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Sony A7R III Full-Frame Mirrorless Camera Launched With Faster Burst, Improved Focus Speeds

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Sony may have its brand new flagship A9 full-frame camera to brag about but that doesn’t mean its forgotten about its very popular A7 series. At an event in New York, the company announced the A7R III, a refresh to the A7R II which was launched in 2015. The new model offers a host of improvements like faster burst shooting, better autofocus performance and lots more, in the same sized body as it predecessor. The Sony A7R III will go on sale in November for about $3,200 (roughly Rs. 2,08,100).

Starting with the main bits, the sensor in the new A7R III is the same 42.2-megapixel BSI CMOS sensor, but with a new front-end LSI which is said to effectively double the red out speed of the sensor. It also gets an updated BIONZ X image processor which is supposed to be about 1.8 times faster than the A7R II. This enables the camera to achieve nearly twice the burst shooting speeds compared to its predecessor, at 10fps with full autofocus when using the mechanical shutter or the electronic shutter. This lets you shoot up to 76 compressed RAW images or 28 uncompressed RAW images in burst mode. The maximum ISO as also been bumped up from ISO 25600 to ISO 32000. Autofocus speeds have improved, which now offers precise focusing in low light up to -3 EV, which an improvement of one full stop. The Eye AF is also said to have gotten an improvement in detection precision and speed.

The Sony A7R III has 399 phase detection autofocus points which cover about 68 percent of the image area, and 425 contrast detection AF points. There’s 5-axis image stabilisation in the body itself, which offers 5.5 step shutter speed advantage. Sony offers a new piece of software to go with the camera, called Imaging Edge for pre and post processing work like live-view PC remote shooting and RAW development. Pixel Shift Multi Shooting is a new feature to debut with the A7R III, which shifts the sensor in 1-pixel increments to capture four separate pixel-shifted images. These four images can be composited together and processed utilising the new Imaging Edge software suite.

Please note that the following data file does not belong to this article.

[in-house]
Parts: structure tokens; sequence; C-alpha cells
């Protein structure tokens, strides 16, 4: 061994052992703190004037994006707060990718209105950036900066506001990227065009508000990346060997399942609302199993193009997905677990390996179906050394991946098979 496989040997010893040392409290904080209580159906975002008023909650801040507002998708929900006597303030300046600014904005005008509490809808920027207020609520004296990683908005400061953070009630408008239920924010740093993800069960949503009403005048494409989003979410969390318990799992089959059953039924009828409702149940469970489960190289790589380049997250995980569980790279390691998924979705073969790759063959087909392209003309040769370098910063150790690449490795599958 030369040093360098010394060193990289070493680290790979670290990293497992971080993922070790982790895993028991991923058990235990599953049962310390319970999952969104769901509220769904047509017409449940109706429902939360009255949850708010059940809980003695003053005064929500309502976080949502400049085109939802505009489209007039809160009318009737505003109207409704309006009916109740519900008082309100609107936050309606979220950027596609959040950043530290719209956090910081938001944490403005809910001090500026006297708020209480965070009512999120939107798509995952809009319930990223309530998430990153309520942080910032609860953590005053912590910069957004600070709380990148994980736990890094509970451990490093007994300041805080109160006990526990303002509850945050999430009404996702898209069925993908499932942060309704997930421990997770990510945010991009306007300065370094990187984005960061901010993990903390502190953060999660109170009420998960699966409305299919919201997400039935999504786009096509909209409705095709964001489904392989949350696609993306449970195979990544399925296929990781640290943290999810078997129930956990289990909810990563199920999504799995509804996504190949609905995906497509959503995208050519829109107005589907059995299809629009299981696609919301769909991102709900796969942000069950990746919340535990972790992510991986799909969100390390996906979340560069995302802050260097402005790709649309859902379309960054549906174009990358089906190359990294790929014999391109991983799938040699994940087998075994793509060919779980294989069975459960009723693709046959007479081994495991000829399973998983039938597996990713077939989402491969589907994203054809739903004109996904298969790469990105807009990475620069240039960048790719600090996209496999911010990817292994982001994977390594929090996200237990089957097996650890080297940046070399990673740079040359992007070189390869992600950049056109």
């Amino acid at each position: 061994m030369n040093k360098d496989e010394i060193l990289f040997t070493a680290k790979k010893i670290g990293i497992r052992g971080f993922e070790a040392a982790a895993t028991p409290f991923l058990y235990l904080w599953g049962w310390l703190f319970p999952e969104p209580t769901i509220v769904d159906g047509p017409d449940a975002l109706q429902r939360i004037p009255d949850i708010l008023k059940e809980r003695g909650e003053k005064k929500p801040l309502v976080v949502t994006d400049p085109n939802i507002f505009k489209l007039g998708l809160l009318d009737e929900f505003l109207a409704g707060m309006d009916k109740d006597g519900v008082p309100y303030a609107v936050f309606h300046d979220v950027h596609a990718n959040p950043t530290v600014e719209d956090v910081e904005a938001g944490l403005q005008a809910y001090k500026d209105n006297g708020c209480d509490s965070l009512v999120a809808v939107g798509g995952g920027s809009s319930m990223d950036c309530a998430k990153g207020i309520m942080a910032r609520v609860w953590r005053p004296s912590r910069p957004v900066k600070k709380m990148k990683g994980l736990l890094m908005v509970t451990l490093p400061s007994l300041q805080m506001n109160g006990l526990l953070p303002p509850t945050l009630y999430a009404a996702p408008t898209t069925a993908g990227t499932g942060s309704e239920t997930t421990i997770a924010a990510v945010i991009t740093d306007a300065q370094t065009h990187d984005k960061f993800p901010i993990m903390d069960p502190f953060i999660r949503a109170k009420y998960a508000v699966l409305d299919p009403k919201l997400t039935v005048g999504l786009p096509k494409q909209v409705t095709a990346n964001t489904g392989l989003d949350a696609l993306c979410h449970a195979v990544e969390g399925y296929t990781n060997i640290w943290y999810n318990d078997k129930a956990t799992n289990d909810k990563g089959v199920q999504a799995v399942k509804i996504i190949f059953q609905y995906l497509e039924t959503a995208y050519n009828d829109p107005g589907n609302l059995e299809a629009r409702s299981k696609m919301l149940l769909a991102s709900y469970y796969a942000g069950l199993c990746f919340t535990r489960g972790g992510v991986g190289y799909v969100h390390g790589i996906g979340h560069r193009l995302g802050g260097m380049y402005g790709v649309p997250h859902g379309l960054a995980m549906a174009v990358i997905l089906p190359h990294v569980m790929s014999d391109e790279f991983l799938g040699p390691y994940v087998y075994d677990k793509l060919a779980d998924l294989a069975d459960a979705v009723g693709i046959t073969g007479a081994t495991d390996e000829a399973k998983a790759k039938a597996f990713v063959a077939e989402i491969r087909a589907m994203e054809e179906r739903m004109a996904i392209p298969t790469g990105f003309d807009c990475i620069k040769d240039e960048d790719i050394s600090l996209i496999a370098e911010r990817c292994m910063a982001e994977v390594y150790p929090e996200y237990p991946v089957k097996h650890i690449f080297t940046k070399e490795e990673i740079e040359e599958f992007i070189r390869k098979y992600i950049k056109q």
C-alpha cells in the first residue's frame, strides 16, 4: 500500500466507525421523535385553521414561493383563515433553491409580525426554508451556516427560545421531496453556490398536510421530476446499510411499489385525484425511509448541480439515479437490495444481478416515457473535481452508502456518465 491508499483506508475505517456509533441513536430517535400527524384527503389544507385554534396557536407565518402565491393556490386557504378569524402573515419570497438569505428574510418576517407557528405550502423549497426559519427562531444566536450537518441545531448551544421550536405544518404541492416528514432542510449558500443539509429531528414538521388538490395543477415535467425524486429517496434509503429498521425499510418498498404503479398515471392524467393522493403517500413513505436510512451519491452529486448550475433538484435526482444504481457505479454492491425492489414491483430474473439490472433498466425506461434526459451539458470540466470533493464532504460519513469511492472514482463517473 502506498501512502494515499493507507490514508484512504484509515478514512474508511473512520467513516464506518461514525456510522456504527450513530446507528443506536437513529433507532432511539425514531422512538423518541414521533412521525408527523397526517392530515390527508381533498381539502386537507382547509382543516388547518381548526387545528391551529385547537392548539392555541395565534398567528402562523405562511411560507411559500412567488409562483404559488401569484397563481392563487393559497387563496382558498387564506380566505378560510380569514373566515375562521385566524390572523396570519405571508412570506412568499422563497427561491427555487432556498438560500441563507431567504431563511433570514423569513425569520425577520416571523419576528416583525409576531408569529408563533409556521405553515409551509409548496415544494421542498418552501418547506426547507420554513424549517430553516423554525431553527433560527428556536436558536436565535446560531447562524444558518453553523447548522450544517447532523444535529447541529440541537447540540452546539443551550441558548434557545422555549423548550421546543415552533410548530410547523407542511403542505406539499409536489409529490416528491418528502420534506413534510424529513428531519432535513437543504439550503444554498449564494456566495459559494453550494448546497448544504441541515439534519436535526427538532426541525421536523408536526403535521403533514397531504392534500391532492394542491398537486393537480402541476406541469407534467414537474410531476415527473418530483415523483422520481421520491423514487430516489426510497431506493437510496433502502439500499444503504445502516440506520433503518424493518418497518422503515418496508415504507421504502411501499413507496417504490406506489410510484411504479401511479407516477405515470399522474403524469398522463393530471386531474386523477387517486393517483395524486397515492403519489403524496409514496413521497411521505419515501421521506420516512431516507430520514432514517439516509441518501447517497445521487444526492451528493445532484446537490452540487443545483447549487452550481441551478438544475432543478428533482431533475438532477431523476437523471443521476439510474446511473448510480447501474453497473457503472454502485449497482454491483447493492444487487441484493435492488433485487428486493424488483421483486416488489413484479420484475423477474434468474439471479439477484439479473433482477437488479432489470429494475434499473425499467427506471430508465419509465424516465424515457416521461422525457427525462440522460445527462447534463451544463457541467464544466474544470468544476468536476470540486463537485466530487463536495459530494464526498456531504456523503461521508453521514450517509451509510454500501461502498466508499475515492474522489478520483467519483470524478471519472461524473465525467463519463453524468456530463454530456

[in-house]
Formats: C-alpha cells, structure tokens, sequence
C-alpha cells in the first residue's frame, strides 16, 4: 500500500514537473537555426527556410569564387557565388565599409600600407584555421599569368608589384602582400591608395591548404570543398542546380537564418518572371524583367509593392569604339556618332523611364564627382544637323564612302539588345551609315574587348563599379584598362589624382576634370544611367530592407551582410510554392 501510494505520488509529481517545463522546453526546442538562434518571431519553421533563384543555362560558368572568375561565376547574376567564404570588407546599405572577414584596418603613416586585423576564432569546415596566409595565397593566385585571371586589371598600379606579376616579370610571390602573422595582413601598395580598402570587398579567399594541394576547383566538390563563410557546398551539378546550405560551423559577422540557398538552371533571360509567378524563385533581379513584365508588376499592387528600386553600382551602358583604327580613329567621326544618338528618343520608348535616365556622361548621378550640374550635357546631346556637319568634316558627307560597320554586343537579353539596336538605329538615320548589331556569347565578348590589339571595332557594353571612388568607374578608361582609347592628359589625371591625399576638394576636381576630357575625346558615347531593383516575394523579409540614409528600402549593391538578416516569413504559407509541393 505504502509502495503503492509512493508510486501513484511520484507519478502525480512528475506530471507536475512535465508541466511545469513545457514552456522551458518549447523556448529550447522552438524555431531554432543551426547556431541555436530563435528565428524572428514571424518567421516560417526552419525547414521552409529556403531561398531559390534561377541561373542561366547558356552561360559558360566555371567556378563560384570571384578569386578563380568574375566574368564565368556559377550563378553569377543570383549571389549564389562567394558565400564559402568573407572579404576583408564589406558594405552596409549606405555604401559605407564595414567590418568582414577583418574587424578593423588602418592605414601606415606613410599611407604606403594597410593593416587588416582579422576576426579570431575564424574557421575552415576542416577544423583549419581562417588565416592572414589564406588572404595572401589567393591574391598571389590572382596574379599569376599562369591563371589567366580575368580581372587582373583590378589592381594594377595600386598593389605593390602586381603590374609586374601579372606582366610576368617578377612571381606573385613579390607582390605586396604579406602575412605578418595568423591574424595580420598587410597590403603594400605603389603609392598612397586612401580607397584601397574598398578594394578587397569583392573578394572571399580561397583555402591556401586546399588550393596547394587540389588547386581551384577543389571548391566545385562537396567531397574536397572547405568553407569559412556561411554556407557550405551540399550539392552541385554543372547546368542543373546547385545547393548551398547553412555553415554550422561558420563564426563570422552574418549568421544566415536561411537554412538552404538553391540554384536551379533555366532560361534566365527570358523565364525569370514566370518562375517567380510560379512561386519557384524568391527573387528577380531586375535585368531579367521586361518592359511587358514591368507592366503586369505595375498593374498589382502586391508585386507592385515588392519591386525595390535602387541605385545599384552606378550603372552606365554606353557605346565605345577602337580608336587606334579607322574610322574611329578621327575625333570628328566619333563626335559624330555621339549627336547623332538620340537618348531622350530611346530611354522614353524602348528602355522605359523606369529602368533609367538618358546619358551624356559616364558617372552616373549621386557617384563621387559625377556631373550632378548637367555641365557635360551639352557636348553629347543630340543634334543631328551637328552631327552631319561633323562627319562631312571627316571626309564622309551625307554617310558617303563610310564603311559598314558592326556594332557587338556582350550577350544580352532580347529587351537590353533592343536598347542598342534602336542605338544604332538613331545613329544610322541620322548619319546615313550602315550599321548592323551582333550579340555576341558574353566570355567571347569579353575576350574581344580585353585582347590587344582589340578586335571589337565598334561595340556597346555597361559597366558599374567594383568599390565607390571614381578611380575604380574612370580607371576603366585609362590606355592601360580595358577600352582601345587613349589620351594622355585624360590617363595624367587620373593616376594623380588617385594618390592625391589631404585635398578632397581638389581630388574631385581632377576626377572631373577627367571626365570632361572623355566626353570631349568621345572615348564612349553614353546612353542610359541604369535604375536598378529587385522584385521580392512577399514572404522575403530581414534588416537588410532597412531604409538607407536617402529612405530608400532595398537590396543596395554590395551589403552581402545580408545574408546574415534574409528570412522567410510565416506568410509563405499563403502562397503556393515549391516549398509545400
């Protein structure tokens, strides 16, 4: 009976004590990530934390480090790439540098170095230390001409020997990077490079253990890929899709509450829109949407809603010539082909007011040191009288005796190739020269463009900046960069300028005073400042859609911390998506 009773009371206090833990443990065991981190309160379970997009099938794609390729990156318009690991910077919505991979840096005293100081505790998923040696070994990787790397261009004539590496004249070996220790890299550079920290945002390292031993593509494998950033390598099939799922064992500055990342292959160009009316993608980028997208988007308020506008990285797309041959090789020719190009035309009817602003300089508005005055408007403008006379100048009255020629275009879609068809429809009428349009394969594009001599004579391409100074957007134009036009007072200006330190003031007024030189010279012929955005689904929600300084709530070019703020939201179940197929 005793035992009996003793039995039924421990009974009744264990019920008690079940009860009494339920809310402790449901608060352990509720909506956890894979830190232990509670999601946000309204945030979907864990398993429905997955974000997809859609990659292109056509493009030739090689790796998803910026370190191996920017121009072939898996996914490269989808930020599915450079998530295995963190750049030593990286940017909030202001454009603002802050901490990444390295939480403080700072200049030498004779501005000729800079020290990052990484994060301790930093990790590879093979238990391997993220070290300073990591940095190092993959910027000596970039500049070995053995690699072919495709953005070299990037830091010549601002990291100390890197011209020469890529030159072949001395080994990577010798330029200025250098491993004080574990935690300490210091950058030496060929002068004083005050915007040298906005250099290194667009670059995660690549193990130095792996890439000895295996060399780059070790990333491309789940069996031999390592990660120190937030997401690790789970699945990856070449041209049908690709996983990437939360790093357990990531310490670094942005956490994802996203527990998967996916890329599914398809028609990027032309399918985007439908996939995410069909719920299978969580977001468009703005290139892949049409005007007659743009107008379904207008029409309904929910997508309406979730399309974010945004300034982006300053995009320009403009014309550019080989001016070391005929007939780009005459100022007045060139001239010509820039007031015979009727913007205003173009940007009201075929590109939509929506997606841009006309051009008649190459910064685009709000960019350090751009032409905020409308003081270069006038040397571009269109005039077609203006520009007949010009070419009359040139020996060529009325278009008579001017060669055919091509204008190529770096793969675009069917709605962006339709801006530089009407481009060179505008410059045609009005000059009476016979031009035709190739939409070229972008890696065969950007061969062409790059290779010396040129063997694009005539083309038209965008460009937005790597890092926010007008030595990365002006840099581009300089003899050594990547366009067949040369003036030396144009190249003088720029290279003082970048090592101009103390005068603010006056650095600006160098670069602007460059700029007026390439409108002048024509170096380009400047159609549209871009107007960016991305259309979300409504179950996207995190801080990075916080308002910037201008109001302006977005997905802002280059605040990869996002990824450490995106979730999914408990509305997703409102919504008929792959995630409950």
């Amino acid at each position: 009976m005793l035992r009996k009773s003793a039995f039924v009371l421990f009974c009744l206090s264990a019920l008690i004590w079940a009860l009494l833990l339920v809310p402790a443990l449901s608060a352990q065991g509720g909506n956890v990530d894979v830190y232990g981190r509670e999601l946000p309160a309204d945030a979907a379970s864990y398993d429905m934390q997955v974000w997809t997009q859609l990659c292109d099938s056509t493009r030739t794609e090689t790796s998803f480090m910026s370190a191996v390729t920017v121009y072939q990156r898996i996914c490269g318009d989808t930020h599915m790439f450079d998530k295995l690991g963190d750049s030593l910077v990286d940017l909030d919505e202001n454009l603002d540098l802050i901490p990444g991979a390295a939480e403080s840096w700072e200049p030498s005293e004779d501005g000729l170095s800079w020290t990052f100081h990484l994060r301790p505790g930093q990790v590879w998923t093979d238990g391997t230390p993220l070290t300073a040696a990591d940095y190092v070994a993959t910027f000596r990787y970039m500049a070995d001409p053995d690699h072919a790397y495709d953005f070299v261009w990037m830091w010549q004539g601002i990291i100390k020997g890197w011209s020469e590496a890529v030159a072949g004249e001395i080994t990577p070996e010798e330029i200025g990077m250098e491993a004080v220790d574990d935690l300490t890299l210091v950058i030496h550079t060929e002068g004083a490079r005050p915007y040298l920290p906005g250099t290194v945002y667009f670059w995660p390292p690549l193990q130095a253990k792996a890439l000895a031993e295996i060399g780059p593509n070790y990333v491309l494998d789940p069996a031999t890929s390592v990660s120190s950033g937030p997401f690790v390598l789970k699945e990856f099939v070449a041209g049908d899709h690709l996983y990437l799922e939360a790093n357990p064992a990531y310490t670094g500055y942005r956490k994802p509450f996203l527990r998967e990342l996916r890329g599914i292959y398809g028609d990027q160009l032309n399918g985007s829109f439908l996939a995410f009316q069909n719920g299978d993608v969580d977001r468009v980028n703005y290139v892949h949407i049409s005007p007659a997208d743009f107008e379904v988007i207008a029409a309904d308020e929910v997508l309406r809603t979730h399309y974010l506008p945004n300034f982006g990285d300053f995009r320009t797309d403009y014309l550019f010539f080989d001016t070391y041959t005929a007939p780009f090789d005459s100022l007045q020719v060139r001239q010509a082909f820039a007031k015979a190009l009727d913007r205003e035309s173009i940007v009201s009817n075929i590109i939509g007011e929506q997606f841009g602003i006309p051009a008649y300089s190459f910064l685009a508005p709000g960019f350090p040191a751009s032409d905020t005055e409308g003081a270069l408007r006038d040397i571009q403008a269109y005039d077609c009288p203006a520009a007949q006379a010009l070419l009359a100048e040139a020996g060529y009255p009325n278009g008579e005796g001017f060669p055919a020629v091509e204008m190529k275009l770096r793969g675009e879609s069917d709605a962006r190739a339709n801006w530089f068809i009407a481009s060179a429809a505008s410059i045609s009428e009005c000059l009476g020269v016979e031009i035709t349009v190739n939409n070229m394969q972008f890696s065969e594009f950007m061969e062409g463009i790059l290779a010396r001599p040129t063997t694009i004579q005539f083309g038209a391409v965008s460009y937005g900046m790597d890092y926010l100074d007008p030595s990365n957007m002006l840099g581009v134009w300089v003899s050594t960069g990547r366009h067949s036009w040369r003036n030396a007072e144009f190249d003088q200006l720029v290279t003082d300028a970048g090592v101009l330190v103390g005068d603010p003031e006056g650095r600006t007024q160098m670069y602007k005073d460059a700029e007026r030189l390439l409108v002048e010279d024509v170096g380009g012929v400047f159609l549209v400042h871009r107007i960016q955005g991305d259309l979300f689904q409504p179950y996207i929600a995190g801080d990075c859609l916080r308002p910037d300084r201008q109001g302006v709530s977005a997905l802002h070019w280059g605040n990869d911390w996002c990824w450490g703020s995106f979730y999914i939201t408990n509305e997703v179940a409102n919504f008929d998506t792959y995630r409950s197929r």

Other improvements include a higher resolution OLED electronic viewfinder (EVF), dual SD card slots (for UHS-II and UHS-I cards) and USB Type-C (USB 3.1, Gen1) port. Sony has also added other improvements around the back of the camera which include a joystick for navigation and moving focus points, a 3-inch touchscreen for touch focus and an ‘AF On’ button. The A7R III also has some rock solid video chops as it is capable of shooting 4K video, utilising the full resolution of the sensor, or in Super 35mm format, which essentially shoots at a higher resolution and then down-samples the footage to 2160×3840, thereby giving you much better detail, dynamic range and colours. It also records HLG (Hybrid Log Gamma) metadata, which lets HLG compatible HDR displays to accurately display the footage without needing any post processing. High framerate shooting is also present at 1080p 120fps.